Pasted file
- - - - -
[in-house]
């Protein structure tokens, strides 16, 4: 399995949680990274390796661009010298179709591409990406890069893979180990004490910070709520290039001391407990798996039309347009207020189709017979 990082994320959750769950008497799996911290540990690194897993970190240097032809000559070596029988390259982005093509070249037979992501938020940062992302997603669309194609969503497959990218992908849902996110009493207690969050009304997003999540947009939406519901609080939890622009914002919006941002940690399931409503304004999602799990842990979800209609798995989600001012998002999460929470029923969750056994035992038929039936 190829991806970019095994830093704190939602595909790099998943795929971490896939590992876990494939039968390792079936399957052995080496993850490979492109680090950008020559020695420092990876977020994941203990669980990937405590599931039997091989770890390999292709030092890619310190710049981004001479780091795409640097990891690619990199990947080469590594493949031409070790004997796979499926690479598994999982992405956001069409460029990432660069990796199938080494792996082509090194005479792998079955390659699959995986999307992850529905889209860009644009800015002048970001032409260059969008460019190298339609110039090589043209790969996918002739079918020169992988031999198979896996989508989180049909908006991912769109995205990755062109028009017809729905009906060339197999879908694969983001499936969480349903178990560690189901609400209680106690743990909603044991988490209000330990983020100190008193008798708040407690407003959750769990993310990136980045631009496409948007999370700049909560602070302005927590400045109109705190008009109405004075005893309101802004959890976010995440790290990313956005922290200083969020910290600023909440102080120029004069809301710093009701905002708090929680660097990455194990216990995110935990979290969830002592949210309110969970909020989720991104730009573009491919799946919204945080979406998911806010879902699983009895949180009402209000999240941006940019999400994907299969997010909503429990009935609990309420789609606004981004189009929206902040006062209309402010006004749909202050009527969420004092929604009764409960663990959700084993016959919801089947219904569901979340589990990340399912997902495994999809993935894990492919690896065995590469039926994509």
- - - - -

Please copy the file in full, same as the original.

[in-house]
């Protein structure tokens, strides 16, 4: 399995949680990274390796661009010298179709591409990406890069893979180990004490910070709520290039001391407990798996039309347009207020189709017979 990082994320959750769950008497799996911290540990690194897993970190240097032809000559070596029988390259982005093509070249037979992501938020940062992302997603669309194609969503497959990218992908849902996110009493207690969050009304997003999540947009939406519901609080939890622009914002919006941002940690399931409503304004999602799990842990979800209609798995989600001012998002999460929470029923969750056994035992038929039936 190829991806970019095994830093704190939602595909790099998943795929971490896939590992876990494939039968390792079936399957052995080496993850490979492109680090950008020559020695420092990876977020994941203990669980990937405590599931039997091989770890390999292709030092890619310190710049981004001479780091795409640097990891690619990199990947080469590594493949031409070790004997796979499926690479598994999982992405956001069409460029990432660069990796199938080494792996082509090194005479792998079955390659699959995986999307992850529905889209860009644009800015002048970001032409260059969008460019190298339609110039090589043209790969996918002739079918020169992988031999198979896996989508989180049909908006991912769109995205990755062109028009017809729905009906060339197999879908694969983001499936969480349903178990560690189901609400209680106690743990909603044991988490209000330990983020100190008193008798708040407690407003959750769990993310990136980045631009496409948007999370700049909560602070302005927590400045109109705190008009109405004075005893309101802004959890976010995440790290990313956005922290200083969020910290600023909440102080120029004069809301710093009701905002708090929680660097990455194990216990995110935990979290969830002592949210309110969970909020989720991104730009573009491919799946919204945080979406998911806010879902699983009895949180009402209000999240941006940019999400994907299969997010909503429990009935609990309420789609606004981004189009929206902040006062209309402010006004749909202050009527969420004092929604009764409960663990959700084993016959919801089947219904569901979340589990990340399912997902495994999809993935894990492919690896065995590469039926994509």